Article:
Teaching Productivity to Students

Categories: Philosophy, The Classroom
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Published on: April 8, 2015

Productivity information abounds on the Internet. There are systems like Getting Things Done and 43 Folders, and blogs like Lifehacker are loaded with tips and tricks for increasing productivity and managing workflow.

Why should our students be left to discover these things on their own?

A common complaint about putting a device in every student’s hand is distraction. In fact, I would argue this is the number one argument against going 1:1 or BYOD, ahead of things like cost or issues of breakage and theft. People feel students will spend all their time watching YouTube and playing video games rather than getting their work done.

I’m not going to say it’s an invalid complaint, but I think it’s one that can be addressed with education. If we just put a device in a child’s hand and turn them loose, education is not going to be the first thing on their mind. That’s just nature. Educators need to guide and develop students’ device usage just as they help guide and develop any other skill or social behavior.

For in-class work, this isn’t too difficult. Part of it is keeping them busy on the device, and part of it is classroom management. There are tools to make the teacher’s job easier in the classroom, but in this article I’d like to address student device usage during their personal time. We need to teach students to stay organized and on-task during class work time, study halls, and at home while working on homework.

Let’s start with music. Most students—and adults—like to listen to music while they work. Music provides enough distraction for the idle part of our minds while we concentrate on homework or work tasks. Where do most students turn for their music these days? YouTube.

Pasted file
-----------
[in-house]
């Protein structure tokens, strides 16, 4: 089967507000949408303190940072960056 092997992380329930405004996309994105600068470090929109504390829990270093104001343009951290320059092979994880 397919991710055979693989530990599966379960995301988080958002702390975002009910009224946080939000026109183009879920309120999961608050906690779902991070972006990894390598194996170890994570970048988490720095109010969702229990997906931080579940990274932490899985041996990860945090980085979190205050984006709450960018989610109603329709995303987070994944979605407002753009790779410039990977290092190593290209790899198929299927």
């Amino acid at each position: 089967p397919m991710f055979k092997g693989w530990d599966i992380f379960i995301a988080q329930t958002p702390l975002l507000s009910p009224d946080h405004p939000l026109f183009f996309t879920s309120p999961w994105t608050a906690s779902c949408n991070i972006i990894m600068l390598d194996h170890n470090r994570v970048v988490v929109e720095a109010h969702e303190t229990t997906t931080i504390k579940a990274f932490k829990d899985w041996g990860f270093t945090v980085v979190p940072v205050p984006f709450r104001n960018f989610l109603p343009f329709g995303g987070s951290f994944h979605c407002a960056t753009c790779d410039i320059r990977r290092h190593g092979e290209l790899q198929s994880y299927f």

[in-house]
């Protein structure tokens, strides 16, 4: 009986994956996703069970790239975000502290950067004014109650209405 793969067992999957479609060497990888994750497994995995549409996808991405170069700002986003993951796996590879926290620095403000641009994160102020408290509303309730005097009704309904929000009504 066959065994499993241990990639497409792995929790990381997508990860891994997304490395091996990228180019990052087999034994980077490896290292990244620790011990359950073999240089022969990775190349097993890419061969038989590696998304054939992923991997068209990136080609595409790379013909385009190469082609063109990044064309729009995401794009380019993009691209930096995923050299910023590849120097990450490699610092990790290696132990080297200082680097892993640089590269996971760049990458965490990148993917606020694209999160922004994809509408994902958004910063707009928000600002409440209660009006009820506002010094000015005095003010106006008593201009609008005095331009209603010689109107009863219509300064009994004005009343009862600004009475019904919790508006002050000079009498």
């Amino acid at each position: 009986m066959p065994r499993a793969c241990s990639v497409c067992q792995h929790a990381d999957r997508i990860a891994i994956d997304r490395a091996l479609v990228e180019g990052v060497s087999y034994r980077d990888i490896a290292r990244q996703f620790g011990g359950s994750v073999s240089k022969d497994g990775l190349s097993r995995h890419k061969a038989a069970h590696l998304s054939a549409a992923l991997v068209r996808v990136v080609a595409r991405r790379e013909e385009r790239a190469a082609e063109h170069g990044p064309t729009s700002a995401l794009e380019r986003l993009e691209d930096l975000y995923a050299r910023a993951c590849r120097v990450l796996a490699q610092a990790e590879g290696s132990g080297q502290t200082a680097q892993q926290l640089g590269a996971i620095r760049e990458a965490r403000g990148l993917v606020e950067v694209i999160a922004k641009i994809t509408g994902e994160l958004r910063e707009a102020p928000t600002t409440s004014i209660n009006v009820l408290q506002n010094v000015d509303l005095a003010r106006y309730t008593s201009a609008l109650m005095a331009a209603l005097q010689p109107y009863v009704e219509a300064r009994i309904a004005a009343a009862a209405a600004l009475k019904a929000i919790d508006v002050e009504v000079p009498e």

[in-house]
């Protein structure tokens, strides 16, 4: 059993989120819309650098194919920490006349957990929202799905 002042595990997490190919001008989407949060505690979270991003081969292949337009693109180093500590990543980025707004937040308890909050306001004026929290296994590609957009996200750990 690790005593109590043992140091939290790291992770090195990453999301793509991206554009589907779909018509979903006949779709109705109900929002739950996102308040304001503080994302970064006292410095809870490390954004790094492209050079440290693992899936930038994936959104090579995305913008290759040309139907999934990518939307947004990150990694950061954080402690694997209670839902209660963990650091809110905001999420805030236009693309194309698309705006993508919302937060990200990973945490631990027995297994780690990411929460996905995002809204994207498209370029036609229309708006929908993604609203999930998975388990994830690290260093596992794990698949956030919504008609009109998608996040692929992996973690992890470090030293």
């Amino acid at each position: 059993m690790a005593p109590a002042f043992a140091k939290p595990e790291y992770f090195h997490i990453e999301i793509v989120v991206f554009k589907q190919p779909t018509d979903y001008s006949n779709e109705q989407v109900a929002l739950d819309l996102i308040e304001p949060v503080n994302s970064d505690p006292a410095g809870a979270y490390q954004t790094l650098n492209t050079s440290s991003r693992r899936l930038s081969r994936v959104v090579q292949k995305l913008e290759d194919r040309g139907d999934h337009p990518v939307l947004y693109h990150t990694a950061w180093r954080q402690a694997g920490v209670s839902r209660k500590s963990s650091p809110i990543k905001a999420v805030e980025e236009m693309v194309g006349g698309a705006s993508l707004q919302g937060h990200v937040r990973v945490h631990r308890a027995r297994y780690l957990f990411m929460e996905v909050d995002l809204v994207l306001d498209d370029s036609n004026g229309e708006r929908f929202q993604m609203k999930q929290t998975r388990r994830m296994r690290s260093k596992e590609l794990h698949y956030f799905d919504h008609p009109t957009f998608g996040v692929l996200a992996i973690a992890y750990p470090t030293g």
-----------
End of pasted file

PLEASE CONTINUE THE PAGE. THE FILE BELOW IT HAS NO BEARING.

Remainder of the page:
YouTube presents a dual problem. For schools, one problem is bandwidth. Audio takes much less bandwidth, so as a school tech I would rather students (and teachers) turn to streaming audio like Slacker Radio or Pandora. There is still, however, a greater problem of distraction. Students will end up watching the videos, or they will spend several minutes looking for a song they want to hear or building playlists during valuable work time. Or worse, they see another interesting video in the recommended list, and “just this one video” becomes one more, and one more, and one more… You get the idea. Heck, it’s probably happened to you.

Streaming audio can help us here, too: Slacker and Pandora build playlists automatically, and now the student is back to, for the most part, passively listening rather than actively managing their music selections. Once they choose their first song or genre, they’re off and running, maybe clicking over for an occasional skip or to change their lineup. Even a picky and fidgety listener is not going to be clicking and fiddling as much on Slacker as they would in YouTube.

Then we take it to the next level. Today, I introduced my 5th graders to the Pomodoro Technique for time management. It works for any task, but I have personally found it useful for managing computer-related tasks.